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《Acta Psychologica Sinica》 2007-02
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Withdrawn Behaviors under Distributive Injustice:The Influence of Procedural Justice and Interactional Justice

Wang Yan1, Long Li-rong2, Zhou Hao2, Zu Wei2(1College of Psychology, Central China Normal University, Wuhan 430079, China)(2School of Management, Huazhong University of Science and Technology, Wuhan 430074, China)  
Introduction Generally, organizational justice and injustice are deemed to be corresponding, suggesting that organizational injustice also has three dimensions, and has negative effect on an organization. Based on previous research, Jawahar proposed that different forms and combinations of justice perceptions were likely to lead to different forms of aggression, which also varied depending on the target of aggression and the manner in which harm was delivered to the victim. However, because Chinese culture emphasizes tolerance' and harmony', overt aggression seldom occurs. On the other hand, in part because organizations in China are undergoing system change, there is little or no absolute organizational justice, whereas distributive injustice is seen as a familiar phenomenon in Chinese organizations. Given these larger social and cultural contexts, it is deemed more fruitful and effective to study the effect of procedural and interactional justice on withdrawn rather than aggressive behaviors. Specifically, the present study aimed to investigate whether procedural and interactional justice would lead to different withdrawn behaviors of different magnitude. Method One hundred and sixty high school teachers participated in the present study. A 2×2 randomized design was adopted, with 4 hypothetical scenarios (consisting of information about the status of distributive injustice, procedural justice/injustice, and interactional justice/injustice) presented to the participants analyze their withdrawn behaviors (e.g. absenteeism, tardiness, intention to quit, and negative attitudes toward the school principal). MANOVA was performed to test the hypotheses. Results The results indicated that when staff promotion was perceived unfair (distributive injustice), (1) both procedural and interactional justice had significant negative main effects on absenteeism; (2) procedural and interactional justice had a significant interaction effect on tardiness; (3) interactional justice had a significant main effect on participants' negative attitudes toward the principal, but procedural justice did not have such an effect; (4) both procedural and interaction justice had no significant effect on participants' intention to quit. Conclusion Whereas existing organizational justice research mainly focuses on theft, retaliation behaviors, self-destruction and job burnout as outcome variables, the present study shows that procedural injustice in organizations can induce withdrawn behaviors of the employees which are deemed more relevant within the cultural and social contexts of China. The present study therefore enriches our understanding of the effect of procedural injustice. Consistent with Jawahar's model of procedural injustice in relation to aggressive behaviors and the research on the effect of distributive, procedural and interactional justice by Zhou and Long, the present study shows that procedural and interactional injustice has negative consequences not only on the organization but also on its interactional parties. The perception of distributive, procedural and interactional injustice together especially hurts Chinese employees who show various withdrawn and passive behaviors. To reduce employee withdrawal and to promote quality of work life, it is important to maintain administrative and organizational fairness and fairness perceptions among the employees.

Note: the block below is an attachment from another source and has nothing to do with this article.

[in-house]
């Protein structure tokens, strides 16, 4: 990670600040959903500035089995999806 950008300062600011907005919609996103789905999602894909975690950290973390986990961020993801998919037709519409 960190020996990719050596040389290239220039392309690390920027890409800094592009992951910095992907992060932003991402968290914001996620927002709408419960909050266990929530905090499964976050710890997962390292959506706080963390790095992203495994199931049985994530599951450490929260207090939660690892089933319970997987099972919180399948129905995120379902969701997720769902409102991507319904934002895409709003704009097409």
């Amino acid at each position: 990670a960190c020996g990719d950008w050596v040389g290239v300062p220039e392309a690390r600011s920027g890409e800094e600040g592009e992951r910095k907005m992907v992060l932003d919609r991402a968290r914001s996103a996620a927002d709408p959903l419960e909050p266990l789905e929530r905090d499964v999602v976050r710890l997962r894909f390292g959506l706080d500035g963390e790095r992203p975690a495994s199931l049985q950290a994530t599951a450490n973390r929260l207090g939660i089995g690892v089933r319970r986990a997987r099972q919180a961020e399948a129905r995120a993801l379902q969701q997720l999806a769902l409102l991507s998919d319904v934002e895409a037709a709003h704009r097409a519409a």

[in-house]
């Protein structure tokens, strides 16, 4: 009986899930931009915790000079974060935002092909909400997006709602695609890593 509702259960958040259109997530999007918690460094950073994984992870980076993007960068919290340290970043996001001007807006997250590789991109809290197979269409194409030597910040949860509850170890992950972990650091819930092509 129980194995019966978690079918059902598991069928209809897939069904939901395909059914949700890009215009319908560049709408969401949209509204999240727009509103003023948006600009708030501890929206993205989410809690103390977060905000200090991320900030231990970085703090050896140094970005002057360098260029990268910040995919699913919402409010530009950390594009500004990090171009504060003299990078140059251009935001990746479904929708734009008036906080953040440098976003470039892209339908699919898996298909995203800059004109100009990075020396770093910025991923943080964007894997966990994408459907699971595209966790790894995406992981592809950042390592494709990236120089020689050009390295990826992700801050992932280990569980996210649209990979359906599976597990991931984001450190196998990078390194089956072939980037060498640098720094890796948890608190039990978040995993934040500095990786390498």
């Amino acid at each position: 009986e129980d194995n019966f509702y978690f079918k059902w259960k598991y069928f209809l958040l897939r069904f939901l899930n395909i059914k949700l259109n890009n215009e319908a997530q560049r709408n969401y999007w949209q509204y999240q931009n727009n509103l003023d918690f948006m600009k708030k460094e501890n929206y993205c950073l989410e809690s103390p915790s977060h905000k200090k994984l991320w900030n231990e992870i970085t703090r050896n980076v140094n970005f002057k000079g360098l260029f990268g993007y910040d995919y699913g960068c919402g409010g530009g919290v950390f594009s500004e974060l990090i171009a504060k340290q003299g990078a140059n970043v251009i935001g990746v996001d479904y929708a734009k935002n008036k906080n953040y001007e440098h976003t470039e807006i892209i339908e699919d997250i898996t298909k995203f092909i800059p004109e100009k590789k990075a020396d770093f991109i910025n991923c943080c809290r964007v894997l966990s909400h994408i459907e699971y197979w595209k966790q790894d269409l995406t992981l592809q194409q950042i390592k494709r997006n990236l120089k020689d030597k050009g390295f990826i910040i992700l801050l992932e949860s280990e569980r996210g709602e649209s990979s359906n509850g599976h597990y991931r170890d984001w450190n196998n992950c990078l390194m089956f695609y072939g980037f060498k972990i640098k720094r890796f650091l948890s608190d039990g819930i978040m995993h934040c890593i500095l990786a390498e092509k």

【Fund】: 国家留学回国人员科研启动基金项目(教外司[2005]383号);; 国家自然科学基金资助(项目号:70671046)。
【CateGory Index】: B849;C936
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